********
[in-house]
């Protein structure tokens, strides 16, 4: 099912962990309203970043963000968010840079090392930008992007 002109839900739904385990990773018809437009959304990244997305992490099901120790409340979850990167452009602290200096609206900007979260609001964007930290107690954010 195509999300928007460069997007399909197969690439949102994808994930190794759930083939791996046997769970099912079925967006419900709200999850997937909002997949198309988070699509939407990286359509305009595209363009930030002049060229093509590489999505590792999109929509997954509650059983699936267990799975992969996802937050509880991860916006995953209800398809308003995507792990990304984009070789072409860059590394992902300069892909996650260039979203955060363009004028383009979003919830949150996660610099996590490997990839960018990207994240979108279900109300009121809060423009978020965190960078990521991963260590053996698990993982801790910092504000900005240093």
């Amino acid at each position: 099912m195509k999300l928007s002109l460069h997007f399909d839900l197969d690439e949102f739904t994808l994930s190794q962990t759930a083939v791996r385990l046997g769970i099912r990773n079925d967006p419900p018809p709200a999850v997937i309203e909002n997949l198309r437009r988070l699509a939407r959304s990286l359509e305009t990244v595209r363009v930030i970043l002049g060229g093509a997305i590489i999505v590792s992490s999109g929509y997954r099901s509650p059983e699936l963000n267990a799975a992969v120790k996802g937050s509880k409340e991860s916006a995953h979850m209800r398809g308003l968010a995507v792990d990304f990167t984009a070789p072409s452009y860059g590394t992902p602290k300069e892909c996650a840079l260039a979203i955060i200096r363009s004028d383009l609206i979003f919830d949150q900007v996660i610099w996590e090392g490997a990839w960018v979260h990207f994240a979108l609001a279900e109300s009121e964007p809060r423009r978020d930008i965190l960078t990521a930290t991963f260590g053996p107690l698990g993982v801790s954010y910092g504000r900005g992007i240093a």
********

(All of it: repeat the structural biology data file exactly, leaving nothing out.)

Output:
[in-house]
């Protein structure tokens, strides 16, 4: 099912962990309203970043963000968010840079090392930008992007 002109839900739904385990990773018809437009959304990244997305992490099901120790409340979850990167452009602290200096609206900007979260609001964007930290107690954010 195509999300928007460069997007399909197969690439949102994808994930190794759930083939791996046997769970099912079925967006419900709200999850997937909002997949198309988070699509939407990286359509305009595209363009930030002049060229093509590489999505590792999109929509997954509650059983699936267990799975992969996802937050509880991860916006995953209800398809308003995507792990990304984009070789072409860059590394992902300069892909996650260039979203955060363009004028383009979003919830949150996660610099996590490997990839960018990207994240979108279900109300009121809060423009978020965190960078990521991963260590053996698990993982801790910092504000900005240093």
């Amino acid at each position: 099912m195509k999300l928007s002109l460069h997007f399909d839900l197969d690439e949102f739904t994808l994930s190794q962990t759930a083939v791996r385990l046997g769970i099912r990773n079925d967006p419900p018809p709200a999850v997937i309203e909002n997949l198309r437009r988070l699509a939407r959304s990286l359509e305009t990244v595209r363009v930030i970043l002049g060229g093509a997305i590489i999505v590792s992490s999109g929509y997954r099901s509650p059983e699936l963000n267990a799975a992969v120790k996802g937050s509880k409340e991860s916006a995953h979850m209800r398809g308003l968010a995507v792990d990304f990167t984009a070789p072409s452009y860059g590394t992902p602290k300069e892909c996650a840079l260039a979203i955060i200096r363009s004028d383009l609206i979003f919830d949150q900007v996660i610099w996590e090392g490997a990839w960018v979260h990207f994240a979108l609001a279900e109300s009121e964007p809060r423009r978020d930008i965190l960078t990521a930290t991963f260590g053996p107690l698990g993982v801790s954010y910092g504000r900005g992007i240093a």